The Trump administration is reversing a policy that exempts pregnant immigrants from immigration detention.
The change in protocol follows after the Department of Homeland Security issued a directive in 2016 saying that pregnant women should not be detained by Immigration and Customs Enforcement (ICE), unless extraordinary circumstances exist.
Pregnant women will now be treated like any other immigrant suspected of being in the United States illegally, according to the new directive, which was first reported by The Hill.
An internal email describing the shift said that the change is meant to better align with an immigration executive order signed by President Donald Trump last year. That executive order, signed in January of 2017 soon after Mr Trump took the oath of office, broadened the description of people who could be deemed a priority for removal from the United States through deportation.
Human rights organisations have knocked the new ICE policy, saying that it shows a pattern of cruelty towards undocumented immigrants and women from Mr Trump’s administration.
“This new policy further exposes the cruelty of Trump’s detention and deportation force by endangering the lives of pregnant immigrant women,” Victoria Lopez, a senior counsel with the American Civil Liberties Union, said in a statement. ”It removes critical protections for this vulnerable population and eliminates key reporting requirements for oversight of a detention system that needs more, not less, transparency and accountability.”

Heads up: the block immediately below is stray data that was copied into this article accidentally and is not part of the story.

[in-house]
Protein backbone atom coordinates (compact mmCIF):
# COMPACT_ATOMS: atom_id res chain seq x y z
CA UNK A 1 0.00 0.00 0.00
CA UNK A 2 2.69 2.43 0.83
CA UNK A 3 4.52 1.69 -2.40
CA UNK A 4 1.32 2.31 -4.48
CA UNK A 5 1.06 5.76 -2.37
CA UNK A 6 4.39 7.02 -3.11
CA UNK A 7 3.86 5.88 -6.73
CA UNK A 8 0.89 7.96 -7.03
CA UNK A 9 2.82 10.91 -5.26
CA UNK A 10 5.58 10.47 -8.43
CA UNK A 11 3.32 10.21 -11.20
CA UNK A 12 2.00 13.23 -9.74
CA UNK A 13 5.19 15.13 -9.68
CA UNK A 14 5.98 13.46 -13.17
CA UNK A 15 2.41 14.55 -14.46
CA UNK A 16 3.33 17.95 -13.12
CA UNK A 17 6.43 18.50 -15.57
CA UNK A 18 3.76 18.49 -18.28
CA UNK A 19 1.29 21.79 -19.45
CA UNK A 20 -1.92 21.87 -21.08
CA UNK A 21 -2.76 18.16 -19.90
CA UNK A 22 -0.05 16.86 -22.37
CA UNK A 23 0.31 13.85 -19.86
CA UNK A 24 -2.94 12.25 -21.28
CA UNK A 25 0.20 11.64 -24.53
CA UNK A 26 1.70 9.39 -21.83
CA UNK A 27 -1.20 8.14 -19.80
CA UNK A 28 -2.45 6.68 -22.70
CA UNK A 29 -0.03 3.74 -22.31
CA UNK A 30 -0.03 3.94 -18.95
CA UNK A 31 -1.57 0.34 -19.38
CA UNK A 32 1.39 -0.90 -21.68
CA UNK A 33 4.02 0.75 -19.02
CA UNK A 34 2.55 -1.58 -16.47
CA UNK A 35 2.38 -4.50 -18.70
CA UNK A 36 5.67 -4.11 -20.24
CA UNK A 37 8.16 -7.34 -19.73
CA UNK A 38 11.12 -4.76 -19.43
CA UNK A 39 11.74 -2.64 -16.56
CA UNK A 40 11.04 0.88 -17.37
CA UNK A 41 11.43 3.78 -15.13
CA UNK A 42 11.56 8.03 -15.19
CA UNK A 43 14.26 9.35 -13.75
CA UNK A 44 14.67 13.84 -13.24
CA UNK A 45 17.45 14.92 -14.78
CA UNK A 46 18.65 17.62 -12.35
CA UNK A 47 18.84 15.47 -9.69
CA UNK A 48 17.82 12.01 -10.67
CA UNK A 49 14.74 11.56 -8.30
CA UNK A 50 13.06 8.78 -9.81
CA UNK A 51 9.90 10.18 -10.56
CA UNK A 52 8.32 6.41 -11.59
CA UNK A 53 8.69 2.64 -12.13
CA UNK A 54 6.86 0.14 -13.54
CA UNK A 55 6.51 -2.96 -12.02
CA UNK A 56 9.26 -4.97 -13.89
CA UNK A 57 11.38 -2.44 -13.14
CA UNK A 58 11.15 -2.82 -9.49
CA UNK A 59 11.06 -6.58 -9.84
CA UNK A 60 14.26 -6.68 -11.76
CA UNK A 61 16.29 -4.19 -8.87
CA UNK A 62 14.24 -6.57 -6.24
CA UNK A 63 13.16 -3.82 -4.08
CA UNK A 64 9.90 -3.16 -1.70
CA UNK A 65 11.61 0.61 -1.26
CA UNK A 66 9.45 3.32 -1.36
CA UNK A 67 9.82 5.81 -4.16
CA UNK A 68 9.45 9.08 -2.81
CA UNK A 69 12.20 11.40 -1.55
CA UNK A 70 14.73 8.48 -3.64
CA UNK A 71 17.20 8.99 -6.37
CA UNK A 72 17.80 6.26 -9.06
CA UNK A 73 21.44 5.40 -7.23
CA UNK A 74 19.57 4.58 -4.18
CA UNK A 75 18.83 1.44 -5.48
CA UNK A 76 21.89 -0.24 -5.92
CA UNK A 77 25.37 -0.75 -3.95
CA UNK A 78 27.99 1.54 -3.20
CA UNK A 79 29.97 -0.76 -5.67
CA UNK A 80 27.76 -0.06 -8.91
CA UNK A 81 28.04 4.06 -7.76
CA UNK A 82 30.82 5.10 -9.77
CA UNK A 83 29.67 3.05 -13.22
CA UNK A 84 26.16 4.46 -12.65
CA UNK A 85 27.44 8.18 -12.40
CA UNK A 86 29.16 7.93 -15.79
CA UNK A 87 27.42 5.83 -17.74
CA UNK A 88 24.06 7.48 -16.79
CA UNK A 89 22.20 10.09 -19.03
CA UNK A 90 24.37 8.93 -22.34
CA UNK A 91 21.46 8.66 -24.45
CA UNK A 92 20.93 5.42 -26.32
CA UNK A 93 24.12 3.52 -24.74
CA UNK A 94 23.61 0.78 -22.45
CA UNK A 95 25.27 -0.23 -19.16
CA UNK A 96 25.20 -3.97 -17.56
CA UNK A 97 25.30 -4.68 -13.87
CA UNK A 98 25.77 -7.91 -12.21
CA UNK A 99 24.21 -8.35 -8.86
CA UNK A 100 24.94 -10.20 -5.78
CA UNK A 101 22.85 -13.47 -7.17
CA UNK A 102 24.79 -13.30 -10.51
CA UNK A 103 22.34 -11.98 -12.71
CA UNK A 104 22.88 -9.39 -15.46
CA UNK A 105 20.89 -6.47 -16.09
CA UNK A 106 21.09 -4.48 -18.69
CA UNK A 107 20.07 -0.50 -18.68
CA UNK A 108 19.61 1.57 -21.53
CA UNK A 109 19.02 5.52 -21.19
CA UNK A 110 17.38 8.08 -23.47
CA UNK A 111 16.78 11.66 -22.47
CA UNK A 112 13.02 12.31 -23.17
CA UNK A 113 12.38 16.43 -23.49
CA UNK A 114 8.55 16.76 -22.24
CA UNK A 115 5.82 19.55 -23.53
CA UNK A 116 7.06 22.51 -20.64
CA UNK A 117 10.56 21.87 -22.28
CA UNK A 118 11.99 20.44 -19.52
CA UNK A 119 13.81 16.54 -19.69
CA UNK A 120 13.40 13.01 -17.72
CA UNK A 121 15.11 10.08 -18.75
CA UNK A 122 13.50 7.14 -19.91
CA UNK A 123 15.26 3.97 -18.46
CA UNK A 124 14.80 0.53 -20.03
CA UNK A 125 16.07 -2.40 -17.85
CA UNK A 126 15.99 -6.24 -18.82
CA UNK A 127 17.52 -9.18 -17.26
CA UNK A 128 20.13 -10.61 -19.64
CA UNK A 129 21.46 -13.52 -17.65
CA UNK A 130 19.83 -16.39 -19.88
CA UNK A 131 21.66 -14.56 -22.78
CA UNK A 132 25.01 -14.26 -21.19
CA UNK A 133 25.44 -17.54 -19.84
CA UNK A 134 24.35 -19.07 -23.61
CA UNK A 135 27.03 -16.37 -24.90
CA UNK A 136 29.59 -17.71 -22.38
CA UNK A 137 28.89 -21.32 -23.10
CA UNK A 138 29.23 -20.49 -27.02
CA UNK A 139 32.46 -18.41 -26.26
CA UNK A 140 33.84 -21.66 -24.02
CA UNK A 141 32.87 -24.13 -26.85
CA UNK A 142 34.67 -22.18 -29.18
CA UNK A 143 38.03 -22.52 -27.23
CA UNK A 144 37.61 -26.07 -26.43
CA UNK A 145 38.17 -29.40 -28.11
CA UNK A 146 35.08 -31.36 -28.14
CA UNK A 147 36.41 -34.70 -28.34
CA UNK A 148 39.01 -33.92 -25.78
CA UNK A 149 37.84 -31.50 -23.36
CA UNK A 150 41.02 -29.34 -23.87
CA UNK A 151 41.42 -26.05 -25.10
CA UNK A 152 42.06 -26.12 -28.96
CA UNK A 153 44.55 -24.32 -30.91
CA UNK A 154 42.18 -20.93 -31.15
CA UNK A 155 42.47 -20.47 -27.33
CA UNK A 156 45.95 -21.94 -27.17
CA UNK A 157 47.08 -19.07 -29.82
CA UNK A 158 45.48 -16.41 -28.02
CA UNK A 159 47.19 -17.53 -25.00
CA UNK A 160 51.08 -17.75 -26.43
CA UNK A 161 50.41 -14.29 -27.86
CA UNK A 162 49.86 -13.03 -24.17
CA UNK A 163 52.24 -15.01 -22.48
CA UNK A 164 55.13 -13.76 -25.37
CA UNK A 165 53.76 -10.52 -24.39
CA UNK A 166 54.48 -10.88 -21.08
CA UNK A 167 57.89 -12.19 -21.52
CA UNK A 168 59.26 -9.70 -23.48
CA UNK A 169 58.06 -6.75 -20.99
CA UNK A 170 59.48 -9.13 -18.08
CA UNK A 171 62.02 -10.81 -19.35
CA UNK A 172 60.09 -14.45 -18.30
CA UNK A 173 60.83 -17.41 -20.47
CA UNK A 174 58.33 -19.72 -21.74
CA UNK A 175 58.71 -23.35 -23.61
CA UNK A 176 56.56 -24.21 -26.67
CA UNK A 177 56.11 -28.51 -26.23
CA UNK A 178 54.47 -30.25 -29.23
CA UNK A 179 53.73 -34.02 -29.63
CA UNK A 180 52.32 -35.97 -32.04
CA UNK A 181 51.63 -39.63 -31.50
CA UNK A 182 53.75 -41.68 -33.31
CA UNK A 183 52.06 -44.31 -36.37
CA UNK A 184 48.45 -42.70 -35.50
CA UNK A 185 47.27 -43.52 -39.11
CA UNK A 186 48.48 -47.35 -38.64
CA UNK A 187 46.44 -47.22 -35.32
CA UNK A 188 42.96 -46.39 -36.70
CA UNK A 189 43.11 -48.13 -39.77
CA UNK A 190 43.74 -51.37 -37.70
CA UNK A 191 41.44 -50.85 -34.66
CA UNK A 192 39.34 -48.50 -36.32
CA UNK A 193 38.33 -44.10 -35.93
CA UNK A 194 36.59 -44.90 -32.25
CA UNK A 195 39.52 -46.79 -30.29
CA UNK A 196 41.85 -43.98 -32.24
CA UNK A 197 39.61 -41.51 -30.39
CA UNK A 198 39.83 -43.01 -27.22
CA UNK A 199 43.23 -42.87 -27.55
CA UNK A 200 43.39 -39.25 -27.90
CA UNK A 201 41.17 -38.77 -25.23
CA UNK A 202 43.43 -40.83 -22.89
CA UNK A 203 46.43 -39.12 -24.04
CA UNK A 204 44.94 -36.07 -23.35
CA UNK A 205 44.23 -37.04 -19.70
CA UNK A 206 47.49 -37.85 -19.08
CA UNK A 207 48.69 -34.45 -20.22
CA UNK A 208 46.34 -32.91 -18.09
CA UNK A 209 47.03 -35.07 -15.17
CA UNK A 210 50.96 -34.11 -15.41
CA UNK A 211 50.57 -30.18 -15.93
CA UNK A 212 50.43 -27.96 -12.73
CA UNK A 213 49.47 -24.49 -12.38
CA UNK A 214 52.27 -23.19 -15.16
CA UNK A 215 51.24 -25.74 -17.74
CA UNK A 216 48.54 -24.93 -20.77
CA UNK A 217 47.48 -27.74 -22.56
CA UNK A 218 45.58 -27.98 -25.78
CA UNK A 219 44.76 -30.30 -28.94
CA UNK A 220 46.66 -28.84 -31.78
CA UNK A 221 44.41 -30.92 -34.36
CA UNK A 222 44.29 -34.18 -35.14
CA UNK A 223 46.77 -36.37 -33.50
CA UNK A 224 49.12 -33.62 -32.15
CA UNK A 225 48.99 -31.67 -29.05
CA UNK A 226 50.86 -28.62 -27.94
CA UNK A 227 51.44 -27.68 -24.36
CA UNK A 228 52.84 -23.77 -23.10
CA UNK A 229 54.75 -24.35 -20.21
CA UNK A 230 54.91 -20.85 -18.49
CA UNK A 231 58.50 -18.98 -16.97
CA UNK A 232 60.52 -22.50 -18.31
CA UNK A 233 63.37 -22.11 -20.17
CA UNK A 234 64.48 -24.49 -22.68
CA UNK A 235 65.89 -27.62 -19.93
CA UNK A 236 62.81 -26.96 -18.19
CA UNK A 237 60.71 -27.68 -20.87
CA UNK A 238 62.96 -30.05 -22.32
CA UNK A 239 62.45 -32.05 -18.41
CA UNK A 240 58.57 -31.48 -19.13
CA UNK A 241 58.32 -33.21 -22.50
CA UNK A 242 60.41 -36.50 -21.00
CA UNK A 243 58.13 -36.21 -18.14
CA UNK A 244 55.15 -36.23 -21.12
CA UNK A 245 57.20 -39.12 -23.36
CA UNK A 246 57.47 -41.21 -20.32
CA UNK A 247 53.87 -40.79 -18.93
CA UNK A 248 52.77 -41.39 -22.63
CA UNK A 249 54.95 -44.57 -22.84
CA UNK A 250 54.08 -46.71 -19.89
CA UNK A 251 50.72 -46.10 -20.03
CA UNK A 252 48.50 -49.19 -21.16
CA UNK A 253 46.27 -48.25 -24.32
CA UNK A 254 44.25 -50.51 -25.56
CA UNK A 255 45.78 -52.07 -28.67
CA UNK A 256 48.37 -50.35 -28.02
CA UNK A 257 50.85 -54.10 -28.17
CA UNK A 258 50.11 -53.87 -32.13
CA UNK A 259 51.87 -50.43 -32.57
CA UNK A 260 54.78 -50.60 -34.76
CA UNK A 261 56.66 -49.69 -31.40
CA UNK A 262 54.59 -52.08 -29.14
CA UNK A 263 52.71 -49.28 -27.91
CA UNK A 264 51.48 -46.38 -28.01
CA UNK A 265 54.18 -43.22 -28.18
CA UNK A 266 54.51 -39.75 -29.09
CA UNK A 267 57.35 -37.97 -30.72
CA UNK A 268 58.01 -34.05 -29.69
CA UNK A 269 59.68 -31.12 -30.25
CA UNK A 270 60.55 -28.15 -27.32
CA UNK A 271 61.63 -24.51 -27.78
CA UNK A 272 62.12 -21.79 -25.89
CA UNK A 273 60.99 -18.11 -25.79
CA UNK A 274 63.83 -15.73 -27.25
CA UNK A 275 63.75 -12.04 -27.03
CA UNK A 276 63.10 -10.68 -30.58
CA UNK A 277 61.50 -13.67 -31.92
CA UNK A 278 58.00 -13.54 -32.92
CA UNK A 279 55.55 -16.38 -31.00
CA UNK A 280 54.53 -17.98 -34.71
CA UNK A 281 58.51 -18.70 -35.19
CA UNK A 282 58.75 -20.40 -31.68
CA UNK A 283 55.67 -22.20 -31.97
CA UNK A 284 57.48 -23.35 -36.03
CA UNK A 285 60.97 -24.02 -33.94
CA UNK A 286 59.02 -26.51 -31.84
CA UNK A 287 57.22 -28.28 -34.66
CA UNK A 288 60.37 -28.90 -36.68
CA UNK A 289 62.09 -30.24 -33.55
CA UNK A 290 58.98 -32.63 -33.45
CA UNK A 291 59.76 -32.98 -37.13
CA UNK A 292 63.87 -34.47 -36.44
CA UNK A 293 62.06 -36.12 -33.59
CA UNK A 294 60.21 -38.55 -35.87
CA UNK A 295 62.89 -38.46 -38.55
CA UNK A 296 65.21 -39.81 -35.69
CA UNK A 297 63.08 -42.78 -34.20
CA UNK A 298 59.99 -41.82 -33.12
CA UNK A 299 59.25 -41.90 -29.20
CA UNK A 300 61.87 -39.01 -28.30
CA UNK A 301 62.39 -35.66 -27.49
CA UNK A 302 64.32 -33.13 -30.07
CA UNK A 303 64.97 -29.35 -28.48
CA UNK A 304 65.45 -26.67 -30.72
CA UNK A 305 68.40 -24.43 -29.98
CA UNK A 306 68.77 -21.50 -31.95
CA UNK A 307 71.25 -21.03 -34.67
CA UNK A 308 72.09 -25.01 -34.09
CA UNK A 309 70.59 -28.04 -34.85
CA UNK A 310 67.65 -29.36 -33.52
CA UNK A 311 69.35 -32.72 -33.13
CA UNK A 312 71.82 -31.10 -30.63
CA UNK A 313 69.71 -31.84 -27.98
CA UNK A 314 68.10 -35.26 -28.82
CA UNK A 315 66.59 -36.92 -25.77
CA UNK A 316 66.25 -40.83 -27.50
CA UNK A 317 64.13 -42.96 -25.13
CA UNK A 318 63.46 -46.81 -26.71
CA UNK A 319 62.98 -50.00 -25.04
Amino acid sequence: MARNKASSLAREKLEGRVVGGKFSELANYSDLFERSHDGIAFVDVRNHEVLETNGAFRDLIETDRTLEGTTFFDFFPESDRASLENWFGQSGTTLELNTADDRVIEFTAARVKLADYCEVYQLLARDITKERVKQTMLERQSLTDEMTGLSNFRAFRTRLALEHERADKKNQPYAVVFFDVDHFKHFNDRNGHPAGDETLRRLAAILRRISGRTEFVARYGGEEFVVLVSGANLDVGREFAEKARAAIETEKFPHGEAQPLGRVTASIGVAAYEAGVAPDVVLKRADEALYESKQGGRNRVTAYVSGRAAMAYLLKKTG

Michelle Brané, the director of the Migrants Rights and Justice program with the Women’s refugee commission, said that the new policy is counterintuitive, and presents fresh risks for women who may be coming to the United States to get away from domestic violence and the rape that led to pregnancy in the first place.
“In another attack on women and children, the Trump administration has ended its policy of avoiding detention of pregnant women. The Women’s Refugee Commission has long documented the dangerous and unhealthy detention conditions that are especially dangerous and inappropriate for pregnant women,” Ms Brané said in a statement.
“Many women are pregnant as a result of rape and violence that they experienced either on the journey to the U.S. or that may be part of an asylum claim,” she continued. “Detention is especially traumatic for pregnant women and even more so for victims of rape and gender-based violence. WRC condemns this decision to no longer protect expecting mothers and their unborn children.”
The email announcing the change in policy continues to note that pregnant women in their third trimester will not be detained “absent extraordinary circumstances”. The note also says that ICE agents will consider each pregnant immigrant on a case-by-case basis to determine if the women should be detained or let go.
ICE has not responded to a request for comment and confirmation regarding the shift in policy.